Alnylam sues Moderna and Pfizer over key vaccine ingredient

pharmafile | March 23, 2022 | News story | Research and Development  

Alnylam Pharmaceuticals, a Cambridge, Massachusetts-based company, has sued Moderna and Pfizer over allegations that the firms used patented nanoparticle technology in COVID-19 vaccines.

Alnylam is an RNA therapies pioneer, and claims that the messenger RNA (mRNA) vaccines from pharmaceutical giants Moderna and Pfizer infringe on a patented technology, key to the function of these products and the way that they are able to be delivered to the body, breaking down without causing toxic effects.

“The lipid nanoparticles are crucial,” said Mansoor Amiji, a pharmaceutical scientist at Northeastern University. “It is because we have these lipid nanoparticles that mRNA vaccines became a reality.” Lipid nanoparticles allow the large and delicate mRNA molecule to enter cells, shielding the molecule from destructive enzymes at the perimeters of cells. The lawsuits center on particular ingredients and ratios used in the COVID-19 vaccines, as lipid nanoparticles are made from specific ratios of four kinds of fat molecules.

“Alnylam is seeking fair compensation for use of its technology based on patent claims to a broad class of biodegradable lipids invented over a decade ago resulting from extensive research and investment,” the company wrote in a statement. “The company is proud that this work has supported rapid development of the life-saving vaccines.”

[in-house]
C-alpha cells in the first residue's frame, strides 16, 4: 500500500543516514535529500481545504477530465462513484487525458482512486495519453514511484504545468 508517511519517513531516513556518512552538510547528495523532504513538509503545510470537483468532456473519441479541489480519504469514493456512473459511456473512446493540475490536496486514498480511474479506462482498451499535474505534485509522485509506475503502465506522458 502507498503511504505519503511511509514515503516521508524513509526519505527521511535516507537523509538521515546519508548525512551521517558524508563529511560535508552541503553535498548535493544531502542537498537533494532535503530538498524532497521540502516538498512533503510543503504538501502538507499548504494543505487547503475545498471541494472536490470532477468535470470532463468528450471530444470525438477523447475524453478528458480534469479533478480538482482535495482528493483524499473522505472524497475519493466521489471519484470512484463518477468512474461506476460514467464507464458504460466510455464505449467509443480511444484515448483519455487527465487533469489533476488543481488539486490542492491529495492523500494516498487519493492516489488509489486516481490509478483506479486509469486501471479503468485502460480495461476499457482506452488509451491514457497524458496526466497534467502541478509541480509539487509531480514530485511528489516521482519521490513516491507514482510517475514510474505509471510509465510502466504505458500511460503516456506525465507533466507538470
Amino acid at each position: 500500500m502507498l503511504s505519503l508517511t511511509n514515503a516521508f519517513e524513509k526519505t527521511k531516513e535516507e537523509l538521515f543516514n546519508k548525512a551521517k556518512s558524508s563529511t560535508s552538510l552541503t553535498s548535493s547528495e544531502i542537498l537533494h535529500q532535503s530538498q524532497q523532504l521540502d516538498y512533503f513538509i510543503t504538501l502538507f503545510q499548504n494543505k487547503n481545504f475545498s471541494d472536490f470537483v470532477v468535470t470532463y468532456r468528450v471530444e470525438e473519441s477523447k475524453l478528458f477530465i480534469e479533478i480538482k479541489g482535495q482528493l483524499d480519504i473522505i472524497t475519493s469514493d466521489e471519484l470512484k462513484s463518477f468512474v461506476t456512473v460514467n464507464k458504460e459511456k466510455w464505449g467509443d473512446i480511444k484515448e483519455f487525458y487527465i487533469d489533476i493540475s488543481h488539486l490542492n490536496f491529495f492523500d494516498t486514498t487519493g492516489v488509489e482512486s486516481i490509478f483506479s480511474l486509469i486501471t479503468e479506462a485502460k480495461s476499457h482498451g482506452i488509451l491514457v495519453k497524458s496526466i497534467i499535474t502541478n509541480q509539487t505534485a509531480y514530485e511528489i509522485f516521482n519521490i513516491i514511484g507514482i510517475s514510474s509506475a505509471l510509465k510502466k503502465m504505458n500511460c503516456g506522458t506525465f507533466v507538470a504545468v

Alnylam has filed separate lawsuits against both companies, and is asking for an undisclosed amount of money in damages. Pfizer and Moderna have both been vocally opposed to lifting patent rights for their vaccines, to make the jabs more available and affordable in the developing world.

Moderna is additionally facing a lawsuit from the National Institute of Health (NIH), as well as two small Vancouver-based biopharmaceutical firms. The NIH claims that the creation of the vaccine was a collaborative project between the agency and Moderna. The company meanwhile declined to include three NIH scientists on its patent application for the mRNA sequence that forms the basis of the vaccine.

“We seek fair compensation for Moderna’s use of our patented technology that was developed with great effort and at great expense, without which Moderna’s COVID-19 vaccine would not have been successful,” William Collier, CEO of Arbutus, said in a statement.

Ana Ovey

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